• $3 billion for Battery Manufacturing and Recycling Grants, new competitive grants to increase America’s domestic manufacturing and recycling capability.
    • $500 million for the Renew America’s Schools Program, a new competitive grant program to make energy efficiency improvements and acquire alternative fuel vehicles.

While the BIL’s investment in infrastructure may appear obvious, identifying and securing funding opportunities may actually prove challenging. Program funding announcements and agency guidance are still forthcoming, though numerous funding opportunities are currently available for private, non-profit, and governmental entities.

For example, while the Federal Aviation Administration has awarded two rounds of Airport Terminal Program funding and the application for the second round of funding under the U.S Department of Transportation’s Rebuilding American Infrastructure with Sustainability and Equity (RAISE) discretionary grant program recently closed, the Active Transportation Infrastructure Investment and Healthy Streets Programs are not yet up and running.

Historic BIL funding was followed by an additional $750 billion in federal investment for clean energy and climate resiliency projects over the next ten years through the Inflation Reduction Act (IRA). For example, the IRA invests $27 billion in the Greenhouse Gas Reduction Fund, a new competitive grant program envisioned to spur private investment in projects that reduce greenhouse gas emissions, particularly in historically disadvantaged communities, $3 billion to reduce air pollution at ports, and over $3 billion to address the historic inequities of infrastructure projects, building upon the $1 billion investment included in the BIL.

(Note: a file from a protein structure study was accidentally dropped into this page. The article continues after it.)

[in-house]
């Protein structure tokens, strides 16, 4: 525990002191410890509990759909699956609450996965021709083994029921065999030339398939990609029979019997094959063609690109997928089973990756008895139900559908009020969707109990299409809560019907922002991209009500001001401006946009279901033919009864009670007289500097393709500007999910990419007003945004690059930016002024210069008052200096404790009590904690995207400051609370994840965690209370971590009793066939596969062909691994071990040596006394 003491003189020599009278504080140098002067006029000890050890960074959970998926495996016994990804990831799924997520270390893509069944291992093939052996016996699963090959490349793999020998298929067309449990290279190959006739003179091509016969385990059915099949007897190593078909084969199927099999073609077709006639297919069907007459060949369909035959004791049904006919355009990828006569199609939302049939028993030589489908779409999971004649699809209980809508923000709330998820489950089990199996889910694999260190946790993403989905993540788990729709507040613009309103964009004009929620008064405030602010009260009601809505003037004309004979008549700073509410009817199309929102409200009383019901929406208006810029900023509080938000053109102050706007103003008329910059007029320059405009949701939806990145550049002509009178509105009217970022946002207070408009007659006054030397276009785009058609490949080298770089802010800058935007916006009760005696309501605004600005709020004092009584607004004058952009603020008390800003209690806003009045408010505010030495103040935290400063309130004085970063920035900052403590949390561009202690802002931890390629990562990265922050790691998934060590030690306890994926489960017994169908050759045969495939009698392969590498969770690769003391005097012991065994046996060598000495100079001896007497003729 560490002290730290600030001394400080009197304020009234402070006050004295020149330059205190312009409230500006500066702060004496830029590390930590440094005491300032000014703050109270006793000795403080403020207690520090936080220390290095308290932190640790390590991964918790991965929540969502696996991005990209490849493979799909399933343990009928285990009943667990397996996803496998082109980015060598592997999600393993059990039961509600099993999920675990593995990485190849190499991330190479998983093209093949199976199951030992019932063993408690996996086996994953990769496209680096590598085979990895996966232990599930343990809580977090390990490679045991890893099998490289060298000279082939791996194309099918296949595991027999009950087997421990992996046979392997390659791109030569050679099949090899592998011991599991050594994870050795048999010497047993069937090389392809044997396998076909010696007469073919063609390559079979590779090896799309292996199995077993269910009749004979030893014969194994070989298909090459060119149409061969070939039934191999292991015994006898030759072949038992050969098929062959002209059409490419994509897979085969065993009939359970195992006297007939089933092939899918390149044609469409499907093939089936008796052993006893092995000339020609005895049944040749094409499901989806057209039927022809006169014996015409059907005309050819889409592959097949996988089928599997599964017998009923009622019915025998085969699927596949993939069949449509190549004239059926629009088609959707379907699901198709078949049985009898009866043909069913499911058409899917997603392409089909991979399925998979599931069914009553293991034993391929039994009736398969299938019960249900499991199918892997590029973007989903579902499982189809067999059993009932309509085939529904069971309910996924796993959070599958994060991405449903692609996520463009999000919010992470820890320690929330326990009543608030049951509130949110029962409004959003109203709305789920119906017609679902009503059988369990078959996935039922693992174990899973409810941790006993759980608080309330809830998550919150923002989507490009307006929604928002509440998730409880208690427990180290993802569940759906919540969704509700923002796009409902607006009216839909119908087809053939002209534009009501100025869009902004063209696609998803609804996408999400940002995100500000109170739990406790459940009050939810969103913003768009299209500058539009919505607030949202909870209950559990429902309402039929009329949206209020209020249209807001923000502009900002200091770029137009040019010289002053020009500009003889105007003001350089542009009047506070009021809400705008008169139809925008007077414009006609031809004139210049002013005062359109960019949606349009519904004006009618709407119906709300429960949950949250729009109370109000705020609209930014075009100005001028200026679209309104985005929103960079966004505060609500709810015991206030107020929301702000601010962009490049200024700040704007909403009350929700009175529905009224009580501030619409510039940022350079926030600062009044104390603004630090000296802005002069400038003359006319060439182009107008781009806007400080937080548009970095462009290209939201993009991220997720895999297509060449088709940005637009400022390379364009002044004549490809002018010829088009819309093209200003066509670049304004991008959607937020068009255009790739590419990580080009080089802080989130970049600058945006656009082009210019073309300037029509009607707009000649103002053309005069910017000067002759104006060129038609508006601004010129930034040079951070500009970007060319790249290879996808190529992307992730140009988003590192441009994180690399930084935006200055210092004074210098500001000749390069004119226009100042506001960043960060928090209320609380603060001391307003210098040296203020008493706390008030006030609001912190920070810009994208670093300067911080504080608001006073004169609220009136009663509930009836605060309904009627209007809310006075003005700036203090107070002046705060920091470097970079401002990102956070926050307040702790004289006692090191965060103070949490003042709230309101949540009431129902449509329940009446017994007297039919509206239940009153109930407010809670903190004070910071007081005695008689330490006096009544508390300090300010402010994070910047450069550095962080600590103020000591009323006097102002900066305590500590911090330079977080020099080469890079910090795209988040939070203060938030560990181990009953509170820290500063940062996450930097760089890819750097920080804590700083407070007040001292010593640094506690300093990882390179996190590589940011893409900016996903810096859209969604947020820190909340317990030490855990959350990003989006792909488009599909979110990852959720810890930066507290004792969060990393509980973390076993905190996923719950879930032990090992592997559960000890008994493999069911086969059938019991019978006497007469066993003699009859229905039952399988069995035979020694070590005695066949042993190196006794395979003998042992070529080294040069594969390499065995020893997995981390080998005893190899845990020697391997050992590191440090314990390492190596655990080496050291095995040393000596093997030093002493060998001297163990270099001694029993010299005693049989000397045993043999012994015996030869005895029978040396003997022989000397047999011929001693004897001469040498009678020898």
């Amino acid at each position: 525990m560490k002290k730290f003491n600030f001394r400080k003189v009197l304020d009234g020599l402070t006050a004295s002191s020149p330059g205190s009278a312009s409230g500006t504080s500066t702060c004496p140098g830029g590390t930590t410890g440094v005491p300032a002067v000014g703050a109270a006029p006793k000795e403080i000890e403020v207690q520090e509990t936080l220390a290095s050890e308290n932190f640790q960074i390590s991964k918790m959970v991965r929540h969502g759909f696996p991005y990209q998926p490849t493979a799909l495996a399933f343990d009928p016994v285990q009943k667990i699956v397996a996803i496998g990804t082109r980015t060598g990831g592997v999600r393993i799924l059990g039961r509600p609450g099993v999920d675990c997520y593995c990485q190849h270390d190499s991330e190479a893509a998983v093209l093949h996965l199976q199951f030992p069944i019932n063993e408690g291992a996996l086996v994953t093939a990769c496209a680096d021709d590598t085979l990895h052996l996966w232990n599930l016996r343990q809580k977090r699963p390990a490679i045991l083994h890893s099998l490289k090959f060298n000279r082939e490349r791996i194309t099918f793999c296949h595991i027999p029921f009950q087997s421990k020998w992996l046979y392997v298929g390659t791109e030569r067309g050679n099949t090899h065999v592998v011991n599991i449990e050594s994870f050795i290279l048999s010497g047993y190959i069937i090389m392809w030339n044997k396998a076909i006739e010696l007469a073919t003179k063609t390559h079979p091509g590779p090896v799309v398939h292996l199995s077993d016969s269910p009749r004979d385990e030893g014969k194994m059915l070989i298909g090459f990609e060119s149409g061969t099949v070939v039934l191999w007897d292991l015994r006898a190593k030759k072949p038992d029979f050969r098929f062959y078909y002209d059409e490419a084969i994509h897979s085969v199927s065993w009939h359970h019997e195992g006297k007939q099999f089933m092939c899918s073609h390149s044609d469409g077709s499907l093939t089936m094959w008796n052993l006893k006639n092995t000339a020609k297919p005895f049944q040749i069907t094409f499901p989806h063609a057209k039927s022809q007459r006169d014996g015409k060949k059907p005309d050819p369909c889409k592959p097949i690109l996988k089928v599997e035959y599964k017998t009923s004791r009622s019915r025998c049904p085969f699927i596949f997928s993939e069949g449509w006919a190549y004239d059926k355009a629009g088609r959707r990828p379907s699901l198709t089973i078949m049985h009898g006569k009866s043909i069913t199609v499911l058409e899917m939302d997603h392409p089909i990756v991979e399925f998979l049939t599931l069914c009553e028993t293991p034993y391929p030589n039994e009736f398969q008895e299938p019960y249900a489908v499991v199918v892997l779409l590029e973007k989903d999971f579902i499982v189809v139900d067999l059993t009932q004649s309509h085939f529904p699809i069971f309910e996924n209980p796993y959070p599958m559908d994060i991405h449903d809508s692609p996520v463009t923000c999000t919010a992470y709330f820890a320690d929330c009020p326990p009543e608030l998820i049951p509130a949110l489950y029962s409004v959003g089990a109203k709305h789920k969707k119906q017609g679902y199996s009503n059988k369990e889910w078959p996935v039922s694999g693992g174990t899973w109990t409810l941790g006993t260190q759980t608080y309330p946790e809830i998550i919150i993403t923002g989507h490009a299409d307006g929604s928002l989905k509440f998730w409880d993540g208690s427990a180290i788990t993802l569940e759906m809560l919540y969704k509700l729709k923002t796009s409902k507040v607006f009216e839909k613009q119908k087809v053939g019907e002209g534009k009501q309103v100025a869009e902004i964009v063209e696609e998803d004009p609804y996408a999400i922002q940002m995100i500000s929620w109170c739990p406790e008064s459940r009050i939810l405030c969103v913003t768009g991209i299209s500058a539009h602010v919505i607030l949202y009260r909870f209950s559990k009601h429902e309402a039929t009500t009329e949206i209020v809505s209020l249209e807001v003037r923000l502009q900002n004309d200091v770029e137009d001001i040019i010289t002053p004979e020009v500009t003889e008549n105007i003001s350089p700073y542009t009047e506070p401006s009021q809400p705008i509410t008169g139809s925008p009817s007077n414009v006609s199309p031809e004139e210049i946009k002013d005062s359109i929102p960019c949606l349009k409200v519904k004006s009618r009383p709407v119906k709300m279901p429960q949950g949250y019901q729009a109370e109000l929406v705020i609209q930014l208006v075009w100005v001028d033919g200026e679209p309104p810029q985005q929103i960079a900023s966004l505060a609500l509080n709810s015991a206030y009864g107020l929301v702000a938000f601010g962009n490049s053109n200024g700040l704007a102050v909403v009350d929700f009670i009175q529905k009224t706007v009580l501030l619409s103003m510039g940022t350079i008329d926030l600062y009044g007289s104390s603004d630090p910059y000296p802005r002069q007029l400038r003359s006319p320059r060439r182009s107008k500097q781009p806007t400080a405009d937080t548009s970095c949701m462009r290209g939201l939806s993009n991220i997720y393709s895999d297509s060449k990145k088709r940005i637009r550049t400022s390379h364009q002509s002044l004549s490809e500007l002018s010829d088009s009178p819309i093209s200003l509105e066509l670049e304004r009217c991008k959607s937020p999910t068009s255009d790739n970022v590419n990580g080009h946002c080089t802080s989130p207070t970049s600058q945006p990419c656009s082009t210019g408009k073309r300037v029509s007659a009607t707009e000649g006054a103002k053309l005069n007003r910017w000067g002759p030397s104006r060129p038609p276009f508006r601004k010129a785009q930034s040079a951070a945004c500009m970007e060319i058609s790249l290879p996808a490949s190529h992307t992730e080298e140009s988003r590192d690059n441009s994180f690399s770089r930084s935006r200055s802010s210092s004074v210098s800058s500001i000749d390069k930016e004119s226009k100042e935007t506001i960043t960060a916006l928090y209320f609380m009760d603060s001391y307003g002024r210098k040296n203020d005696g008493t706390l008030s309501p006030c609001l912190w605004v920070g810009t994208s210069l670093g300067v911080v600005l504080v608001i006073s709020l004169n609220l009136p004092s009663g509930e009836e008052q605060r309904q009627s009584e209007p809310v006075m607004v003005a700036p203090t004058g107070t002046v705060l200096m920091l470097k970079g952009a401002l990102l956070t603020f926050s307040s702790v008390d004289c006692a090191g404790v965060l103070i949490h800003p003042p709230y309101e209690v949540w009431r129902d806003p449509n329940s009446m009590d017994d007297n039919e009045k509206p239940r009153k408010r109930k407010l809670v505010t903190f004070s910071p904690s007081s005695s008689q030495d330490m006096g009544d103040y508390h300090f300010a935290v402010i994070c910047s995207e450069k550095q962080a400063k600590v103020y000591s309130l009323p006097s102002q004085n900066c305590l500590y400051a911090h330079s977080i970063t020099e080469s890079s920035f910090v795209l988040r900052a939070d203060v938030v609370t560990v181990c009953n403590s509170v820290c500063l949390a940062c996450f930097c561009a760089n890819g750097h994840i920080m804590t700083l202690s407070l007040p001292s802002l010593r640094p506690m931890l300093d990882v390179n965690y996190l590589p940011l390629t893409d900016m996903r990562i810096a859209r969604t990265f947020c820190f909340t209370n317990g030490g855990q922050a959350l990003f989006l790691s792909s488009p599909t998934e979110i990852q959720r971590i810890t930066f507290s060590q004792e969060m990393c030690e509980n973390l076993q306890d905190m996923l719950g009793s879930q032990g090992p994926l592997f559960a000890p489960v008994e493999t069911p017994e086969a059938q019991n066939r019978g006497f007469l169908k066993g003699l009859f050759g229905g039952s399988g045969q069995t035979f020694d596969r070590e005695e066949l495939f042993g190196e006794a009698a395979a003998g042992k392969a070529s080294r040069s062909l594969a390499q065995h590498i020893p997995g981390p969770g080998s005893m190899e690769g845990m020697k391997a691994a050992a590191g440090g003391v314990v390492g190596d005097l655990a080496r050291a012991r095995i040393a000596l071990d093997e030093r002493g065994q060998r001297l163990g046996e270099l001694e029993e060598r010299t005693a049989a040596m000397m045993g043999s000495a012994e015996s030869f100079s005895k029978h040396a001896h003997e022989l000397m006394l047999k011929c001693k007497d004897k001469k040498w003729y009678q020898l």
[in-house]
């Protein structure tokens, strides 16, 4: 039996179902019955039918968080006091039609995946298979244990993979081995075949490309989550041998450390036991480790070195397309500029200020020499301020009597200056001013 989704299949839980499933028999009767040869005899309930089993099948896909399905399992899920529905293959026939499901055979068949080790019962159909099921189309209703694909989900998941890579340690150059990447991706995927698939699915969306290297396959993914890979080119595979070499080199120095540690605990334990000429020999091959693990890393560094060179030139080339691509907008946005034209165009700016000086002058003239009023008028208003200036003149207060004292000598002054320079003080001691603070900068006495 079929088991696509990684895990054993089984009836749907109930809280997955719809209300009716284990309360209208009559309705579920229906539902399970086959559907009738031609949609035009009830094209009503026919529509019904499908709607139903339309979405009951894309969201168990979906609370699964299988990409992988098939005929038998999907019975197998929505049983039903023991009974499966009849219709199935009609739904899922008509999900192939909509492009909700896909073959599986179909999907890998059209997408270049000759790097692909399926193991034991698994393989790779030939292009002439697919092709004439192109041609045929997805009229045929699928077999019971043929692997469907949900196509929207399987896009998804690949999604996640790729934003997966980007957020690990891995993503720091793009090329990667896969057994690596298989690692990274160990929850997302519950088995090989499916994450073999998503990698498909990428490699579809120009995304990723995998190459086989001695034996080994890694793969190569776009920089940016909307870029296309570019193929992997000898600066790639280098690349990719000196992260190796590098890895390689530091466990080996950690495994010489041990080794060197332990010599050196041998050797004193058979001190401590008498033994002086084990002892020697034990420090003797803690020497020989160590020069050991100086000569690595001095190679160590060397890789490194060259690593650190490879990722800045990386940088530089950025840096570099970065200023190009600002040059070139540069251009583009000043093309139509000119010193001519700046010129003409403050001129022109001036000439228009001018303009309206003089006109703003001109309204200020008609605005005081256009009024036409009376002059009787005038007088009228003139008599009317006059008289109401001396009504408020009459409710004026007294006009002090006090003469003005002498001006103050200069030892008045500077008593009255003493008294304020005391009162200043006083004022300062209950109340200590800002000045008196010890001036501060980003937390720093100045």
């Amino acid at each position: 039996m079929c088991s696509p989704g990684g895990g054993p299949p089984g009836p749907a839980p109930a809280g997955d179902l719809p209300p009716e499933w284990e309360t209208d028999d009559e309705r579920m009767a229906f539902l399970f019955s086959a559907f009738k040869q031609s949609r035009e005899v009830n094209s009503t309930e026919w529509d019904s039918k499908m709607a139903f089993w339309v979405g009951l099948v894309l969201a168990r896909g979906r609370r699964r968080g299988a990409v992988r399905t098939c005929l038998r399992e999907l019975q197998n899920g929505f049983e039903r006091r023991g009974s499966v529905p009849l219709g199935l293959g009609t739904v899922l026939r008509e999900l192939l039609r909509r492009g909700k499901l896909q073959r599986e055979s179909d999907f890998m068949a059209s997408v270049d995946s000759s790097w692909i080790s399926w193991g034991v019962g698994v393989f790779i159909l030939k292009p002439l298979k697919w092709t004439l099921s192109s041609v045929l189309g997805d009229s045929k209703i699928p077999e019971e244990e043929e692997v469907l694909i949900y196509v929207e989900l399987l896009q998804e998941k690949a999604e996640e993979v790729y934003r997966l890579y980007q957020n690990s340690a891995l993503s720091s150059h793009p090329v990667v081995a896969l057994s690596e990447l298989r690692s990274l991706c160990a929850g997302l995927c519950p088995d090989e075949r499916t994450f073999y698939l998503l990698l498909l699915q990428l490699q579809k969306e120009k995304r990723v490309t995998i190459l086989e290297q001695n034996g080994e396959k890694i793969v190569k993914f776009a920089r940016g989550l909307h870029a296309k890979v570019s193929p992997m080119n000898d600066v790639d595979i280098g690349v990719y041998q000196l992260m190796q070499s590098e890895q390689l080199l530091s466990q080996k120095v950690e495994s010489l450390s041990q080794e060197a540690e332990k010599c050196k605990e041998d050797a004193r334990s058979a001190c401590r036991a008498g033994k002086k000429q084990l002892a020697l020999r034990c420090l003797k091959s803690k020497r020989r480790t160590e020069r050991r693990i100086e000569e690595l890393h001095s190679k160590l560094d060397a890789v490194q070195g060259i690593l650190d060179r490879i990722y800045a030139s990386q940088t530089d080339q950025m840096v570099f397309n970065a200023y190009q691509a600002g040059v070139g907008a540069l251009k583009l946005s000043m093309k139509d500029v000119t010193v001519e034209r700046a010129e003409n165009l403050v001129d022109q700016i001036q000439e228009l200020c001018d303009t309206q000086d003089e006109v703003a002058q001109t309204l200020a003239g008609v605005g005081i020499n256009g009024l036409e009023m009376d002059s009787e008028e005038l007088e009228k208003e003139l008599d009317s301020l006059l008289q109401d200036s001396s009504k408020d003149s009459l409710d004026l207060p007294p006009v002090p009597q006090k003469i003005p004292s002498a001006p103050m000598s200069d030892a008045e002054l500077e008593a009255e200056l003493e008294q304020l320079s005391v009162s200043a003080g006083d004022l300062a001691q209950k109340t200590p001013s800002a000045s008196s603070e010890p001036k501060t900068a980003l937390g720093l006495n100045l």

Whether you are a government entity, private developer, or a non-profit – the time is now to capitalize on this historic once-in-a-generation infrastructure investment.

How To Capitalize on Opportunity and Ensure Compliance

The intent of the BIL is straightforward: invest in critical and impactful infrastructure projects to build better, safer, and more equitable communities. And do it very quickly.

Despite a years-long backlog worth billions of dollars of infrastructure funding, queuing up a project that is viable, shovel-ready, and compliant with BIL and Administration requirements may take some time and guidance. Key initial considerations include:

  • Developing a familiarity with available opportunities via resources such as the White House Guidebook to the Bipartisan Infrastructure Law;
  • Assessing the status, timing, and nonfederal funding available for potential projects;
  • Addressing any stakeholder opposition to the project;